Eduard von Anhalt and his recently divorced wife, Corinna von Anhalt.
Artworks belonging to the House of Ascania, also known as the House of Anhalt, were recently discovered in a Ukrainian museum. The family's last patriarch, Eduard, Prince of Anhalt, has demanded that the works be returned, Art Magazin reports.
Eduard has urged to German politicians to address the issue and cooperate with the Ukrainian government on the restitution of the artworks.
He recently found out that portraits of family members from the House of Ascania are exhibited in a museum in the Ukrainian city of Poltawa. They are “an important cultural and historical document—for the family, for Saxony-Anhalt, and for the whole of Germany," the prince told the Mitteldeutsche Zeitung.
The paintings, which disappeared from the family's castle in Dessau after WWII, have been considered lost or destroyed since 1945. But Eduard spotted them on the museum's website. Other paintings considered lost for decades have recently been restituted to Germany (see US Returns Five Paintings Looted by GIs During WWII to Germany).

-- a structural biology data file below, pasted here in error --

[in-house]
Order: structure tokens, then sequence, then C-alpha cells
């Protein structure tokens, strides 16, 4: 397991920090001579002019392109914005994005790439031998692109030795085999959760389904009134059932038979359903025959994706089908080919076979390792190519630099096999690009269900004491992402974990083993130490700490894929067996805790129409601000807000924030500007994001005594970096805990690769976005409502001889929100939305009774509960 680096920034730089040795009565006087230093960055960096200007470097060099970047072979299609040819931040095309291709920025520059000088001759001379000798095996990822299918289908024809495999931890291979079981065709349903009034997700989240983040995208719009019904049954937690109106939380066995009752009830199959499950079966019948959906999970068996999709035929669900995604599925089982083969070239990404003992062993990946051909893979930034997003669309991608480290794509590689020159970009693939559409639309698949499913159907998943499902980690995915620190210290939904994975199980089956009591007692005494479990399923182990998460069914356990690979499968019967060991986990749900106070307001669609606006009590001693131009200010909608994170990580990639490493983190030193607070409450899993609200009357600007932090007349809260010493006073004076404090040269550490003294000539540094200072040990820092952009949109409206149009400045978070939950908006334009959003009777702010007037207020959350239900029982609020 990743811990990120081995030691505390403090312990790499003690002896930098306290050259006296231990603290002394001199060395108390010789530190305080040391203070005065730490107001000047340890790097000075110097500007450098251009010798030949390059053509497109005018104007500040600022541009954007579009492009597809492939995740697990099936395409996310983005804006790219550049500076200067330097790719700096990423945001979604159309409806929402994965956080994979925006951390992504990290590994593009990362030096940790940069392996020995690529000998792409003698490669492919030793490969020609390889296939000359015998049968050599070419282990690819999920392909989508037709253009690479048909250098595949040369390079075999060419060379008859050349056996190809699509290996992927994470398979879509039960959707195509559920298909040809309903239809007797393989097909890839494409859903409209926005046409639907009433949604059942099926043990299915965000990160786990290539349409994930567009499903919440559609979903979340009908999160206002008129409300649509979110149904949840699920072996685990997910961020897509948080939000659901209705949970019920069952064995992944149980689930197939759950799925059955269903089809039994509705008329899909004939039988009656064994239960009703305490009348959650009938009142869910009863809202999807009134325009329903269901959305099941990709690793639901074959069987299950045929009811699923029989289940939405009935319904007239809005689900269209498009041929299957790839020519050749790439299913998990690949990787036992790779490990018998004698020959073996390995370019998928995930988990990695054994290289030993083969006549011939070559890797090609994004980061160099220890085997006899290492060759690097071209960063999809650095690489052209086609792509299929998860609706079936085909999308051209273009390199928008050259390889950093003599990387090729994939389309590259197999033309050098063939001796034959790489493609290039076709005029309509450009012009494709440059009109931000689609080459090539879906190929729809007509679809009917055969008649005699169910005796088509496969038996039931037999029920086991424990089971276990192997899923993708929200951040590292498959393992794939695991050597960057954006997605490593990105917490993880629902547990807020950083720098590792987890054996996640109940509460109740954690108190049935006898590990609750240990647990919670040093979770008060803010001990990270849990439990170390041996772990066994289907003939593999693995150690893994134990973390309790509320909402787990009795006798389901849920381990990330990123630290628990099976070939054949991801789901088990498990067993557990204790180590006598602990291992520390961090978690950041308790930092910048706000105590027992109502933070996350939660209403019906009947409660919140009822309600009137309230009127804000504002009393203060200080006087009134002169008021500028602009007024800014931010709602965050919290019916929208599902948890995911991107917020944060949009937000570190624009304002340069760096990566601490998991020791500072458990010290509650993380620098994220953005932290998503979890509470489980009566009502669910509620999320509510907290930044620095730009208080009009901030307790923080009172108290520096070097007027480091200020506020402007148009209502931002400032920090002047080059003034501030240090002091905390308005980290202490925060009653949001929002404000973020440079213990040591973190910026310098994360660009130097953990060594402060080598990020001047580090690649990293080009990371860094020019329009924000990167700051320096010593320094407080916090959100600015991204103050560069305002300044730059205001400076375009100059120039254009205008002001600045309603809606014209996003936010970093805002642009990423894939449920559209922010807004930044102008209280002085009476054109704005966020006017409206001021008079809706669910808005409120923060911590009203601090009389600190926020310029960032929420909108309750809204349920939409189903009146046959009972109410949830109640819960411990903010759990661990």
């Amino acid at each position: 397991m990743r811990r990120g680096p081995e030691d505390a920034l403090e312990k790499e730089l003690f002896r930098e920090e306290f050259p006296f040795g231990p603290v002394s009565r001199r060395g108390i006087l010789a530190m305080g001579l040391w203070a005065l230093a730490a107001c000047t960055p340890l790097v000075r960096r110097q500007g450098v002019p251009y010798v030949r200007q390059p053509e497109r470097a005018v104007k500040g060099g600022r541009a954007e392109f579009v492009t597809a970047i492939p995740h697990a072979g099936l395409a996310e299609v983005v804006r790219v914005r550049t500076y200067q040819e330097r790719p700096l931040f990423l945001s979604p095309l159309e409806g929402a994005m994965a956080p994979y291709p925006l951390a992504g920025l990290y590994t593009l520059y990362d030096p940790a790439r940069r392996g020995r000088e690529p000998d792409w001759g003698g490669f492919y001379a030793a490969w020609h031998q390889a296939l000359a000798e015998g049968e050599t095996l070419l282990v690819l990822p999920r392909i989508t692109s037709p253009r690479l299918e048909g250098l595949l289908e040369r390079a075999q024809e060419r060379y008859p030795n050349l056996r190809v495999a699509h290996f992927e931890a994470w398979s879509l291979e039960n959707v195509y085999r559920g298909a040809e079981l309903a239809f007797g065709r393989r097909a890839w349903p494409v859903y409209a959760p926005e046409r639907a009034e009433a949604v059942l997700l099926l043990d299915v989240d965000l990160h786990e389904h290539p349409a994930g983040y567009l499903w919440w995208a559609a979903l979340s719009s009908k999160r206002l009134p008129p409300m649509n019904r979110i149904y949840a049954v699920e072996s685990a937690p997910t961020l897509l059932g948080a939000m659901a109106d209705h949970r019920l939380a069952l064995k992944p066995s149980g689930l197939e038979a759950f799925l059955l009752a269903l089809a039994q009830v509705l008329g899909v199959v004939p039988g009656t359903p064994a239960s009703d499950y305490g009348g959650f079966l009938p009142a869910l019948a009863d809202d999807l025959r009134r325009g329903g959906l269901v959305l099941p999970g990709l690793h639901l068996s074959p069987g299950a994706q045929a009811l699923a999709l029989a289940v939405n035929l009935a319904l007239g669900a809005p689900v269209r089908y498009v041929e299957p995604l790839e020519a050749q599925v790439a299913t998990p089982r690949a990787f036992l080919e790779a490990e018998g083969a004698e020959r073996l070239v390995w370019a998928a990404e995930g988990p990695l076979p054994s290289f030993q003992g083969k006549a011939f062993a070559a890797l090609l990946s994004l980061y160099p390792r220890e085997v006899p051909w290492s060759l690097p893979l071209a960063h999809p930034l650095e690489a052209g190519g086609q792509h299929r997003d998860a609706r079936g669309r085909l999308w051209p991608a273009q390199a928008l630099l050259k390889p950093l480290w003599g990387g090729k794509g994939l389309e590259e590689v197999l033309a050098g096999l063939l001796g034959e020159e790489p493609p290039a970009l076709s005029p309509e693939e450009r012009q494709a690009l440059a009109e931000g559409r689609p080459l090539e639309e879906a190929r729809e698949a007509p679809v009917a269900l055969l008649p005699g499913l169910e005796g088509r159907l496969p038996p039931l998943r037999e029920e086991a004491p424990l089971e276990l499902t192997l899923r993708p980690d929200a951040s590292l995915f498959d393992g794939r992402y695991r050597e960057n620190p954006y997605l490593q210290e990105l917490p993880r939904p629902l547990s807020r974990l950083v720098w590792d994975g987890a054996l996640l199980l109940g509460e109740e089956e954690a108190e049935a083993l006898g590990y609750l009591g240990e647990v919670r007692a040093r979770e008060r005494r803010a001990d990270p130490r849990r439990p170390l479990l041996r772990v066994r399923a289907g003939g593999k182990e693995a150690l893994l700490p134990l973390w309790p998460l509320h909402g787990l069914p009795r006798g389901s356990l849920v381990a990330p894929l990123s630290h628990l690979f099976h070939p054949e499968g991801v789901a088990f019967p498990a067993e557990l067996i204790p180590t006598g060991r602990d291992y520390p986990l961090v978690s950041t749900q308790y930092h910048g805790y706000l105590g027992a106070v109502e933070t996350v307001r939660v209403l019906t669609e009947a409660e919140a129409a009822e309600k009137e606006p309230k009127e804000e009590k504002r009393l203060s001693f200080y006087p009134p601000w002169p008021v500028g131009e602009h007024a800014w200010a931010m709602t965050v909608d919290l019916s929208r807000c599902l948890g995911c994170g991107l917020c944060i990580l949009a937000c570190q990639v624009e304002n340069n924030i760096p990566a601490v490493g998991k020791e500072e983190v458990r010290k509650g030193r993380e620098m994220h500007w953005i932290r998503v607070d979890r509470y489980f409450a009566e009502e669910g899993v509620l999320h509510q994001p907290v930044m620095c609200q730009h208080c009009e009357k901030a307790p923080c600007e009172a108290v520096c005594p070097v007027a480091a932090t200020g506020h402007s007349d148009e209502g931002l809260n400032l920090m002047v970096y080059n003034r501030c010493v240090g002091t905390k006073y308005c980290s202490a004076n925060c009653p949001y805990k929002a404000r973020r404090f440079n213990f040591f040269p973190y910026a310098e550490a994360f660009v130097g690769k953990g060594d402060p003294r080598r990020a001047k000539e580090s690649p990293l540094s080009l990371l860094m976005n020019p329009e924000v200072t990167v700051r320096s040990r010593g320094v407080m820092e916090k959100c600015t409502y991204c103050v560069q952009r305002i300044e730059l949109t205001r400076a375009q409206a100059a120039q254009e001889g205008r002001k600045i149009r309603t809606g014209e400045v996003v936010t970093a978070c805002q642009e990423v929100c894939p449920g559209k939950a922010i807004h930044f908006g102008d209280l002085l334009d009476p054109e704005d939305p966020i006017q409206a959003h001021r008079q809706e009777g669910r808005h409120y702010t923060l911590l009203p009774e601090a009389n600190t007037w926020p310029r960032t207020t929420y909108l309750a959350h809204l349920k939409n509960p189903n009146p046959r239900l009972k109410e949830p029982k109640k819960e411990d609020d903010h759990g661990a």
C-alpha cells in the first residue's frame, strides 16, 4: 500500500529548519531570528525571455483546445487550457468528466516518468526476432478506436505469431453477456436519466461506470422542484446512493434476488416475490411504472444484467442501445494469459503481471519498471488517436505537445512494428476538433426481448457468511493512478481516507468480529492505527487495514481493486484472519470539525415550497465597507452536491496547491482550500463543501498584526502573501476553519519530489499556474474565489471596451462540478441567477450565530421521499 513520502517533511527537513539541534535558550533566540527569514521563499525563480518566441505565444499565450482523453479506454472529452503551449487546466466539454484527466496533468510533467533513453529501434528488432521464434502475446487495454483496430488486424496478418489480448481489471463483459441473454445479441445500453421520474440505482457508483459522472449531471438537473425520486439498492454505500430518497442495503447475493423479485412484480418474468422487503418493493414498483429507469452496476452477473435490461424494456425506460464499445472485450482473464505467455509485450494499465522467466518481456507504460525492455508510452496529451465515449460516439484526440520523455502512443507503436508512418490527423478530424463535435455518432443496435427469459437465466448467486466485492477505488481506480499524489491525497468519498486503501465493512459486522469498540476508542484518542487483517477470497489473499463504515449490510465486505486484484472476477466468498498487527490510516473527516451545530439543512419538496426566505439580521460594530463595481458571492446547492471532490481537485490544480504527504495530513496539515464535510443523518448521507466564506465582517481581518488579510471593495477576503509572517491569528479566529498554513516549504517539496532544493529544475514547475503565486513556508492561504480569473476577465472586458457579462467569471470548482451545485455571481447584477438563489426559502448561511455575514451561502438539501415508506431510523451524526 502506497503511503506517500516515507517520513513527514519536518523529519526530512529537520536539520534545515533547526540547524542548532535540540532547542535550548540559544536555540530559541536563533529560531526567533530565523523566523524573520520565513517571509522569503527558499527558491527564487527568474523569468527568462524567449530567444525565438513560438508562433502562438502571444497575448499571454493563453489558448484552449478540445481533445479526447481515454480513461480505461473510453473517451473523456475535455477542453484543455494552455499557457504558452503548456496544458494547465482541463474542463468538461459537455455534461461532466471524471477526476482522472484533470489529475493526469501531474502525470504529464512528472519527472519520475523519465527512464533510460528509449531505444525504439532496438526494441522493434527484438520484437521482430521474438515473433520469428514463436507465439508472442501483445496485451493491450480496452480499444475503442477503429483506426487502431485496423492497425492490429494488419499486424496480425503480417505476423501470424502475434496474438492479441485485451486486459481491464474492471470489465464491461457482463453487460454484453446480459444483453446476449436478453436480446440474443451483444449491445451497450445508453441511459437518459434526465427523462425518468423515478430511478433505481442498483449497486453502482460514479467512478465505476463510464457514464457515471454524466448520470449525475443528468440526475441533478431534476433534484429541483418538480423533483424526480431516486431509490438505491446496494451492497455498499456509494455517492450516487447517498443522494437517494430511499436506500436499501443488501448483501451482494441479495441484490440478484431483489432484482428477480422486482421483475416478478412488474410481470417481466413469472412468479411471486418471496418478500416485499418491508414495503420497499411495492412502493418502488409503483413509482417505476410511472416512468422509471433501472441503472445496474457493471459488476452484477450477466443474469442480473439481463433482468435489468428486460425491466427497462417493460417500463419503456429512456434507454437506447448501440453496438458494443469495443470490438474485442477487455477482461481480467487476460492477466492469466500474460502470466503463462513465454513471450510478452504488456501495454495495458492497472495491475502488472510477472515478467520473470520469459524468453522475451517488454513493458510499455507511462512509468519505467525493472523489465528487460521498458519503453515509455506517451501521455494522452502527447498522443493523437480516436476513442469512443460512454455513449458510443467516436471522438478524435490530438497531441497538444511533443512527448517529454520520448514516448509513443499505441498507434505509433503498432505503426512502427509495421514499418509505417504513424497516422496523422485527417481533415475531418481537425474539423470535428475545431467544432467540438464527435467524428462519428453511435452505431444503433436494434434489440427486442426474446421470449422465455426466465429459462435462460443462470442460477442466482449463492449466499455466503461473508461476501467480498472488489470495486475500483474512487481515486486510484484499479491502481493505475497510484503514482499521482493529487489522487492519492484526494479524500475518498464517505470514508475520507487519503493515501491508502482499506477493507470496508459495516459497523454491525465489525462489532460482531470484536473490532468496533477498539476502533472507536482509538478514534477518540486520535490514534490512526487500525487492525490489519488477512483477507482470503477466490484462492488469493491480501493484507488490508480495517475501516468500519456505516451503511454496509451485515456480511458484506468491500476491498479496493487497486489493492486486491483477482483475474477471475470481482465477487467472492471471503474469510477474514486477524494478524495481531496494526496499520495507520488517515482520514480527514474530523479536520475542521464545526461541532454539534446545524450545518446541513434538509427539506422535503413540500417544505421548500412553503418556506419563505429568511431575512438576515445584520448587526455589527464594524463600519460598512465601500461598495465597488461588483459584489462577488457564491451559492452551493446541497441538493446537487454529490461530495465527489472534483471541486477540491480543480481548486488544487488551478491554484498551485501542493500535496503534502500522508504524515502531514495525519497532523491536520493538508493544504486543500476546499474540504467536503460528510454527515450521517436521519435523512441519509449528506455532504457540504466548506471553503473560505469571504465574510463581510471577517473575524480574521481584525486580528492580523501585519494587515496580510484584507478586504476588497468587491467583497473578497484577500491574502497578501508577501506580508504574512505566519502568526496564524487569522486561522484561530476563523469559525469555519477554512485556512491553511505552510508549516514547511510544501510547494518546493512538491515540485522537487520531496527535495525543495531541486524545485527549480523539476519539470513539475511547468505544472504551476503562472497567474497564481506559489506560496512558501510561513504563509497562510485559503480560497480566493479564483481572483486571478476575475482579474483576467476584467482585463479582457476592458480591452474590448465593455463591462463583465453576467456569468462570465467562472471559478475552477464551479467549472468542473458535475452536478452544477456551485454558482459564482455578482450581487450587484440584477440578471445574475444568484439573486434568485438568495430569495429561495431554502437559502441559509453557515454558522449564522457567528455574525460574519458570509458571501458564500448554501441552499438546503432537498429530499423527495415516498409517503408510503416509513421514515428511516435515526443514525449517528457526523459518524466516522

In 1990, after the fall of the Berlin Wall, Eduard successfully sued to regain ownership of his family property, Schloss Ballenstedt, which had been confiscated by the Communist regime in the GDR.
The looted family portraits might be of interest for other European royal houses, as Eduard is also related to the British royals.
However, he also has some famous non-hereditary relatives. Eduard's aunt, Marie-Auguste of Anhalt, faced grave financial difficulties in her final years. As a result, she adopted several adults in exchange for funds, effectively selling claims to her royal name. In 1980, she adopted the socialite Hans Robert Lichtenberg, who took the name of Frédéric, Prince of Anhalt, and subsequently married actress Zsa Zsa Gabor in 1986.